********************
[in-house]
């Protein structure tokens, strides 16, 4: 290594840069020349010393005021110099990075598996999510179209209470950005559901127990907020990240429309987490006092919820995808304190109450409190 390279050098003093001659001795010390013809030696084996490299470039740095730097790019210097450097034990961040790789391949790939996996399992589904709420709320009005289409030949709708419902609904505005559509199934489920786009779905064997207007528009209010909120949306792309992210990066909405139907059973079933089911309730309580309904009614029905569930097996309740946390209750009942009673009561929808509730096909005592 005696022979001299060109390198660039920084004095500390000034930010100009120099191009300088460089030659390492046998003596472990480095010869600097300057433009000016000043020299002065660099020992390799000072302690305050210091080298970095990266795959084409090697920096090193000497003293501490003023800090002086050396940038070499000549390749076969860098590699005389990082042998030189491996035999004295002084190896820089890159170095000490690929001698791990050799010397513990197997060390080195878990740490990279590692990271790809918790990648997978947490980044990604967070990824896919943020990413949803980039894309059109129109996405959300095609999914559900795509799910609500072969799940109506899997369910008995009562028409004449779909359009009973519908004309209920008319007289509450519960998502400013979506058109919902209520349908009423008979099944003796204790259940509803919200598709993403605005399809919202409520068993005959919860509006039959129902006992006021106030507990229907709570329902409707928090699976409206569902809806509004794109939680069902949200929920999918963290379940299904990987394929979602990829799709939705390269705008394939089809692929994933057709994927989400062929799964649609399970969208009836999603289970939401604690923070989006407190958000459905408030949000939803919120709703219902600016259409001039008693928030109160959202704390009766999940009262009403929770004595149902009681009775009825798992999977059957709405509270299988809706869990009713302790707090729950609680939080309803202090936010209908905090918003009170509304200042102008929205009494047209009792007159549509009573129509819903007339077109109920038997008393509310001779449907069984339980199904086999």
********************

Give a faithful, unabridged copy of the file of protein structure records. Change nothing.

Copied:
[in-house]
């Protein structure tokens, strides 16, 4: 290594840069020349010393005021110099990075598996999510179209209470950005559901127990907020990240429309987490006092919820995808304190109450409190 390279050098003093001659001795010390013809030696084996490299470039740095730097790019210097450097034990961040790789391949790939996996399992589904709420709320009005289409030949709708419902609904505005559509199934489920786009779905064997207007528009209010909120949306792309992210990066909405139907059973079933089911309730309580309904009614029905569930097996309740946390209750009942009673009561929808509730096909005592 005696022979001299060109390198660039920084004095500390000034930010100009120099191009300088460089030659390492046998003596472990480095010869600097300057433009000016000043020299002065660099020992390799000072302690305050210091080298970095990266795959084409090697920096090193000497003293501490003023800090002086050396940038070499000549390749076969860098590699005389990082042998030189491996035999004295002084190896820089890159170095000490690929001698791990050799010397513990197997060390080195878990740490990279590692990271790809918790990648997978947490980044990604967070990824896919943020990413949803980039894309059109129109996405959300095609999914559900795509799910609500072969799940109506899997369910008995009562028409004449779909359009009973519908004309209920008319007289509450519960998502400013979506058109919902209520349908009423008979099944003796204790259940509803919200598709993403605005399809919202409520068993005959919860509006039959129902006992006021106030507990229907709570329902409707928090699976409206569902809806509004794109939680069902949200929920999918963290379940299904990987394929979602990829799709939705390269705008394939089809692929994933057709994927989400062929799964649609399970969208009836999603289970939401604690923070989006407190958000459905408030949000939803919120709703219902600016259409001039008693928030109160959202704390009766999940009262009403929770004595149902009681009775009825798992999977059957709405509270299988809706869990009713302790707090729950609680939080309803202090936010209908905090918003009170509304200042102008929205009494047209009792007159549509009573129509819903007339077109109920038997008393509310001779449907069984339980199904086999």